This is the year we almost let public transportation die. The cuts that cash-strapped transit agencies proposed before being bailed out by Congress—eliminating 40 percent of New York City’s subway service, a fifth of the DC region’s Metro stations, two-thirds of Atlanta’s bus routes—wouldn’t have been their instant demise, but it was hard to see a way out of the death spiral of mutually reinforcing service cuts and ridership losses.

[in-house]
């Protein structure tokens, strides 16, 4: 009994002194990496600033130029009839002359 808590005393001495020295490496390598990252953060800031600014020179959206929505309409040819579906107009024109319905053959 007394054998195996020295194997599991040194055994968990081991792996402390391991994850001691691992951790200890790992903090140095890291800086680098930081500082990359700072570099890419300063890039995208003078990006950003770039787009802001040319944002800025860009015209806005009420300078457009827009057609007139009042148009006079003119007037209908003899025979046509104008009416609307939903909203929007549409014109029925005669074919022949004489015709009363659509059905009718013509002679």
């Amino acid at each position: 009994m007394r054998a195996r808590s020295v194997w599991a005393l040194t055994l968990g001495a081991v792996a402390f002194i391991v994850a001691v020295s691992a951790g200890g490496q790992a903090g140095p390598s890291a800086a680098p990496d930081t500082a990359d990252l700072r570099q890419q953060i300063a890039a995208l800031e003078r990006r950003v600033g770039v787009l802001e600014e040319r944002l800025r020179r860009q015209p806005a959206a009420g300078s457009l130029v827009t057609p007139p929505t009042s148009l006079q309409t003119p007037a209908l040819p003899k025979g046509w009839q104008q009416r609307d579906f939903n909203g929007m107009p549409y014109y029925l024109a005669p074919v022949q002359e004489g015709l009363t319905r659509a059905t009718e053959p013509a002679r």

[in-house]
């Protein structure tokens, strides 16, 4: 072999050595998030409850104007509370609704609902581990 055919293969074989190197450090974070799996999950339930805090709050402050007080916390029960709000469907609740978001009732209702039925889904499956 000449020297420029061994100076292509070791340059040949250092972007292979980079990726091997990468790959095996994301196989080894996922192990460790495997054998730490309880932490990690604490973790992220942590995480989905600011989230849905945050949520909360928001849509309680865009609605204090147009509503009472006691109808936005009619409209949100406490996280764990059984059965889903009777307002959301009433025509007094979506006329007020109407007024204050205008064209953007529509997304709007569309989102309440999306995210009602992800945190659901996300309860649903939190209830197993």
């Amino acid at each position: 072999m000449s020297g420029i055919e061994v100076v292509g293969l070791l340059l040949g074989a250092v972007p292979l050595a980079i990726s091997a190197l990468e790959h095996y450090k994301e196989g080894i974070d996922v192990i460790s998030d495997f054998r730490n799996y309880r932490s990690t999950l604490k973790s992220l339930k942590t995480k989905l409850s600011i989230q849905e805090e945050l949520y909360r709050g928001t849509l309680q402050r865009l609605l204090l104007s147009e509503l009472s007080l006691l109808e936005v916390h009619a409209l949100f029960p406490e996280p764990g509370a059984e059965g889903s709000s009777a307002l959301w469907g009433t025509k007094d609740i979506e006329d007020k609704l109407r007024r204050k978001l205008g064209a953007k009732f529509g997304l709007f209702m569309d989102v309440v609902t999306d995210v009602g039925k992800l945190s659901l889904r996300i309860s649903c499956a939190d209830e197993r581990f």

For white-collar workers tidying up their Zoom backgrounds in their living rooms, the empty tracks were largely conceptual, a hypothetical nuisance in some far-off future that involved getting up off the couch to go to work. But the people running our supermarkets, day cares, and hospitals were already experiencing the very real impact of the deep cuts that had already gone into effect. Lacking other ways to get to work, many of these people—disproportionately Black, Brown, and lower-income—simply left home a lot earlier to endure an extra bus transfer or a longer wait for the train.
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